High school principals connect with postsecondary ed representatives

High school principals have a lot on their minds this month as they work to support teachers and students during the COVID-19 pandemic. Learning and sharing experiences with other principals is valuable while they navigate similar challenges, such as grading, attendance, and planning for graduation. The Chief Education Officer (CEO) Network – a partnership between the Association of Washington Principals (AWSP), Partnership for Learning, Washington Roundtable and Challenge Seattle – brings a cohort of Washington high school principals together this school year for monthly virtual workshops and offers access to online curriculum developed by AWSP.

The November CEO Network meeting offered an opportunity for principals connect with one another, as well as engage with representatives from postsecondary education groups and institutions around admissions, as well as resources for high school families and counselors.Read More

WA principals reconnect and share plans for fall

From supporting student engagement and staff mental health to deciding how to welcome freshmen and how many classes students should take, high school principals in Washington state face unique challenges this fall. As schools return remotely for many districts and racial equity discussions continue, principals have numerous responsibilities to their students and staff, making professional development opportunities especially valuable right now.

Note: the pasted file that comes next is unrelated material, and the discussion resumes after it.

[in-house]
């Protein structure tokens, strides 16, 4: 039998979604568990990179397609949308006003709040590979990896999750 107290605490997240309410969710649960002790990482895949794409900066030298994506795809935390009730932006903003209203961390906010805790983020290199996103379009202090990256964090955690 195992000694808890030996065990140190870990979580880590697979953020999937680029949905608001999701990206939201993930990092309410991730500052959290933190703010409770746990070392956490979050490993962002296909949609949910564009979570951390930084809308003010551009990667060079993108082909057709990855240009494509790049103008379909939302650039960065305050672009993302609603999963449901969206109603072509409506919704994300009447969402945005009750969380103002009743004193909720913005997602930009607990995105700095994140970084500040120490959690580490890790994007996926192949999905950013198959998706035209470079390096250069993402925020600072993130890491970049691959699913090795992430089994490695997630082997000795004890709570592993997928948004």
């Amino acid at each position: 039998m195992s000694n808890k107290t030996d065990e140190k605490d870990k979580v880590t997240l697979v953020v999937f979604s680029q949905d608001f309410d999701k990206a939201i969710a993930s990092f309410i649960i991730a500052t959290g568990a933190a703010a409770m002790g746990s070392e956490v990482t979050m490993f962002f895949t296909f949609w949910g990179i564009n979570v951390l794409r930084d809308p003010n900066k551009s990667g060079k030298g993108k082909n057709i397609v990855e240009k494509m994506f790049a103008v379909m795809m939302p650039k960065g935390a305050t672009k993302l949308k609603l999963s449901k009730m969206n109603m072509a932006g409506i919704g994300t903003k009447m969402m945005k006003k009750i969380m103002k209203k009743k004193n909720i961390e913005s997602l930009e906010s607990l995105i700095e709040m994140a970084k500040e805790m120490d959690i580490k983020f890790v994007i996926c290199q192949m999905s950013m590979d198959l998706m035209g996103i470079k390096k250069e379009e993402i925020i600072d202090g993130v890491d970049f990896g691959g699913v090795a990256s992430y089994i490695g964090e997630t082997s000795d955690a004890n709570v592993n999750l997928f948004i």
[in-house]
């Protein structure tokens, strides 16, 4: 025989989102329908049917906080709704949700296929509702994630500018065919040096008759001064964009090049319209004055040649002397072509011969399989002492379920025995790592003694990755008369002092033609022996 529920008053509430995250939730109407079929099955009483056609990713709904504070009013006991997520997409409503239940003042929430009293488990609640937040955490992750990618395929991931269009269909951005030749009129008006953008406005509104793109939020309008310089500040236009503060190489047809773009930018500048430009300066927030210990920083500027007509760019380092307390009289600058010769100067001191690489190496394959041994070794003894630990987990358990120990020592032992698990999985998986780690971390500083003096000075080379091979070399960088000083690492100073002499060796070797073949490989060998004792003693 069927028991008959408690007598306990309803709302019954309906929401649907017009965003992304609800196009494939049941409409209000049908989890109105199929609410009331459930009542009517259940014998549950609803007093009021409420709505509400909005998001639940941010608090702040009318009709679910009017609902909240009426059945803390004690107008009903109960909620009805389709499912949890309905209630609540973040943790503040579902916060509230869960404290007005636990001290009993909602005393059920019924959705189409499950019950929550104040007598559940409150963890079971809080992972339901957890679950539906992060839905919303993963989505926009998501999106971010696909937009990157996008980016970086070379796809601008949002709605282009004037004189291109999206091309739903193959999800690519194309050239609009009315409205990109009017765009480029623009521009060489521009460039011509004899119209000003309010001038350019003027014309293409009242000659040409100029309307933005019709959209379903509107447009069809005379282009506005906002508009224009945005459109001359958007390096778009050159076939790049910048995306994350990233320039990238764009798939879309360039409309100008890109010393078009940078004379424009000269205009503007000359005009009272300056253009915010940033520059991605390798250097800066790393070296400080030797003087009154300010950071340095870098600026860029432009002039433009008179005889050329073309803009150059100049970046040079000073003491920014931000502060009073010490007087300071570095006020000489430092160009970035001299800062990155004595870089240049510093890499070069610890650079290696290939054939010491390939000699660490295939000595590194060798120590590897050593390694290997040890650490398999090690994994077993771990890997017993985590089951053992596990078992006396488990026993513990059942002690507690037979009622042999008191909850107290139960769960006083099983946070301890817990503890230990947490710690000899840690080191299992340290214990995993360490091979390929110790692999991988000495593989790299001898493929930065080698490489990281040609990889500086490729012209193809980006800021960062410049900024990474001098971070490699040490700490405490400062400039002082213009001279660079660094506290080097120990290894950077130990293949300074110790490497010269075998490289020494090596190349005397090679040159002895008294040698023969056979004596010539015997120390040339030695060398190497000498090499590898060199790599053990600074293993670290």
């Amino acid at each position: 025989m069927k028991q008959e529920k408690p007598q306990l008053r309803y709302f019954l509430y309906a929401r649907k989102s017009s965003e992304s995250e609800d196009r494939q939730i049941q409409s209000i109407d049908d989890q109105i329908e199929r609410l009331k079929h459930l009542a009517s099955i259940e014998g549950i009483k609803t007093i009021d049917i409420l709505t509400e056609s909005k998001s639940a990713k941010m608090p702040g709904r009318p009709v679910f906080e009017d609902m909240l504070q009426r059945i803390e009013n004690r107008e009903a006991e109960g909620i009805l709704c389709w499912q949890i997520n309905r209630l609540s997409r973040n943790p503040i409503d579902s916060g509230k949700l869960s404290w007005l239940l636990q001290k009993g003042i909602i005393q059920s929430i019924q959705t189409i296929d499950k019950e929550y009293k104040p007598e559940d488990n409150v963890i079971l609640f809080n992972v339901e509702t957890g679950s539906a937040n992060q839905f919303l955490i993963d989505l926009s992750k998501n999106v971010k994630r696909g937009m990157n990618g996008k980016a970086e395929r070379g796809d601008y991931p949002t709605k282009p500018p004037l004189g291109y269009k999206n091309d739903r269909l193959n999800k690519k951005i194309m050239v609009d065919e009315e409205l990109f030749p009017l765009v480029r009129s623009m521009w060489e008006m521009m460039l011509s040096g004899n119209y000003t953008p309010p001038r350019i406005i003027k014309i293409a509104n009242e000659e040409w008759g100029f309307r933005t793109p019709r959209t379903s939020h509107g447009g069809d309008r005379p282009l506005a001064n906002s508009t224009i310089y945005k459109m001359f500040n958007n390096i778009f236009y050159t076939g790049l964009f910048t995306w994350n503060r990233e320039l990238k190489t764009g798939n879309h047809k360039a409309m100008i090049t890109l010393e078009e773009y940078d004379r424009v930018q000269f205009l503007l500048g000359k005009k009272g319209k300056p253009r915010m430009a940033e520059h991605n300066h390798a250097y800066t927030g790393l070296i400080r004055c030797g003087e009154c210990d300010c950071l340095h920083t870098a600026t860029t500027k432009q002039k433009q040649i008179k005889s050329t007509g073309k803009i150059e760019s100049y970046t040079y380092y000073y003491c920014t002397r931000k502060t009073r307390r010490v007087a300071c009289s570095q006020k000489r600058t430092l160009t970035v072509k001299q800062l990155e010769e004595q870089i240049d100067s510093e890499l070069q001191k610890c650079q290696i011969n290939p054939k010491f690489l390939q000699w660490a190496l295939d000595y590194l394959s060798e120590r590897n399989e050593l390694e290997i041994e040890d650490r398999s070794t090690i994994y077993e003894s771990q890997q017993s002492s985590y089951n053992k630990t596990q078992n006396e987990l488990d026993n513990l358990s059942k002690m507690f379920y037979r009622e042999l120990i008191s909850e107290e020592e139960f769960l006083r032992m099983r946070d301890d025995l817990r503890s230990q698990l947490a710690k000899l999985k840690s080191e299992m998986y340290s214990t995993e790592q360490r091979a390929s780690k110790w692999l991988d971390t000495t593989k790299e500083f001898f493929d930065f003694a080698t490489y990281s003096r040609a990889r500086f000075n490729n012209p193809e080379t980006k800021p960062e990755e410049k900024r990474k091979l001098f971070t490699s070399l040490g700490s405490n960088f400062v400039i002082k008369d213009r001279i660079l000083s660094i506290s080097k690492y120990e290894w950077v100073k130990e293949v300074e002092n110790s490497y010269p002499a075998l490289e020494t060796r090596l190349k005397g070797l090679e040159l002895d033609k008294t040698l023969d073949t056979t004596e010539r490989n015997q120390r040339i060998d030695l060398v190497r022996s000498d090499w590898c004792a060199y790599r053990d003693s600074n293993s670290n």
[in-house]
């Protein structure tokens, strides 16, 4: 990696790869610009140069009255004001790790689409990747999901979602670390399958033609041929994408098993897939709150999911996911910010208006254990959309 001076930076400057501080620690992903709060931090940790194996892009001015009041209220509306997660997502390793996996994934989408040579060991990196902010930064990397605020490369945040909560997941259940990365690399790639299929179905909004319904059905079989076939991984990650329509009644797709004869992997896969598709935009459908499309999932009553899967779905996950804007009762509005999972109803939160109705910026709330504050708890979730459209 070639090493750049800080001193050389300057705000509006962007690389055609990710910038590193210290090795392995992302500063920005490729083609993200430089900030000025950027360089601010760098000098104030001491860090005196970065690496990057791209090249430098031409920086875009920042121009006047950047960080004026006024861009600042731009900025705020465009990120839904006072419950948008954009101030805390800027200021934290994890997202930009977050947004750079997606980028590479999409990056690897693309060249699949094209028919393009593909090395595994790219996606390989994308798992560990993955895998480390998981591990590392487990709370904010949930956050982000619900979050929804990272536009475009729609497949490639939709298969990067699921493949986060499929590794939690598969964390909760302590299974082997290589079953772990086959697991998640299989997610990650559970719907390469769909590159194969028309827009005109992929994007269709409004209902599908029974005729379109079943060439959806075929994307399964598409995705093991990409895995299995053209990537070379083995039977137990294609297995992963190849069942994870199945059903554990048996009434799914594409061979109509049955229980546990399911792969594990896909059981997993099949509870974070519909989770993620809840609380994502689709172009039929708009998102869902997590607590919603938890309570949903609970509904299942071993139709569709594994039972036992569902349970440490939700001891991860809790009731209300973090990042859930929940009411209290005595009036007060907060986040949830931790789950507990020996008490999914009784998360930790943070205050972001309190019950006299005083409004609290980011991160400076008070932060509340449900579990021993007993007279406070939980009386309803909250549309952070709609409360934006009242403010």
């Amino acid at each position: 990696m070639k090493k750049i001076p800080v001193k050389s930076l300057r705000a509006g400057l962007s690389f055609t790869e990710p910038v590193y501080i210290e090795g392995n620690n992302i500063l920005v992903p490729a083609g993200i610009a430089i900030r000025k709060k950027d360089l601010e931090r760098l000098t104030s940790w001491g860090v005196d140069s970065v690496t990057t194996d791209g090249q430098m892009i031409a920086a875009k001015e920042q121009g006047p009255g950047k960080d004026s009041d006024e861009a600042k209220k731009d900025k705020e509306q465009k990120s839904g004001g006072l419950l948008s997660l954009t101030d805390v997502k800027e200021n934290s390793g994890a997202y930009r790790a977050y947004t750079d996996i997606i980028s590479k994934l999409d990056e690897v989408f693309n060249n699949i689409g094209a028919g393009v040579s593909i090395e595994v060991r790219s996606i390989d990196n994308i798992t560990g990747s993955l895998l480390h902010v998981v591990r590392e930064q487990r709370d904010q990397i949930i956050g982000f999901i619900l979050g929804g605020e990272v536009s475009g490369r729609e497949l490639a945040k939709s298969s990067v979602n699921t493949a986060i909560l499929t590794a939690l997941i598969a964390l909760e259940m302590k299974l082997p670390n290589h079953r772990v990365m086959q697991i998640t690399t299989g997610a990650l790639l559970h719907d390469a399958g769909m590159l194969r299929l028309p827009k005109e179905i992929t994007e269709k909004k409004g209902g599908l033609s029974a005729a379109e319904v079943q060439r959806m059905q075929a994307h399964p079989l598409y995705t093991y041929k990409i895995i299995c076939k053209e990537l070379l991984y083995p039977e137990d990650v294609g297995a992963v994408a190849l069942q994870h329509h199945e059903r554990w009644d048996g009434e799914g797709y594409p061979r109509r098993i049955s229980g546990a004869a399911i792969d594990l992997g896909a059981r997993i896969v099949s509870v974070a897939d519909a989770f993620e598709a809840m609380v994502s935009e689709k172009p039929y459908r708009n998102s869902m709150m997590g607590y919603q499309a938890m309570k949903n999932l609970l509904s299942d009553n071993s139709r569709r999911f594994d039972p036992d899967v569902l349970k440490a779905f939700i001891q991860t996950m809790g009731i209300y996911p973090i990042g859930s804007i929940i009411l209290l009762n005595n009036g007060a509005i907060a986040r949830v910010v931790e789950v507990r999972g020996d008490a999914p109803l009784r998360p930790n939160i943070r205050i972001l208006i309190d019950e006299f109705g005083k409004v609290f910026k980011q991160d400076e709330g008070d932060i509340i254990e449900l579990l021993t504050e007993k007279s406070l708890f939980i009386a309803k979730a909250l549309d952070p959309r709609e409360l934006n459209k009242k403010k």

In mid-August, more than 20 Washington high school principals gathered to kick off the two-year Chief Education Officer (CEO) Network program, which provides professional and leadership development to a cohort of high school principals from across the state. The group reflected about the upcoming school year and the importance of racial equity. They also heard presentations about digital literacy and school reopening data.

A partnership between the Association of Washington Principals (AWSP), Partnership for Learning, Washington Roundtable and Challenge Seattle, the CEO Network will bring principals together this school year for monthly virtual workshops and offer access to online curriculum developed by AWSP.

“Our goal is to create a cohort of principals that can lean on each other and support each other,” said Scott Friedman, associate director for AWSP.Read More

New Report: Restarting Amidst the COVID-19 Pandemic

This spring brought the rapid escalation of the COVID-19 pandemic, unprecedented economic disruption, and a much-needed public conversation about racial equity. The Washington Roundtable and Partnership for Learning are committed to playing a collaborative and productive role as we move forward, together.

Today, we are releasing a new report underscoring that credential completion is increasingly essential, and that education can be a catapult for those farthest from opportunity and a driver of economic recovery.

This report shares lessons from the Great Recession; shines a light on those individuals who are most vulnerable in the economic wake of the COVID-19 pandemic (namely, people of color, young workers, and those with only a high school education); and begins to examine policy options and opportunities to build a better Washington. It highlights clear steps Washington schools and the state can take to ensure education quality and rigor during the pandemic, make up for pandemic-related setbacks, address inequities, and knock down barriers to credential attainment.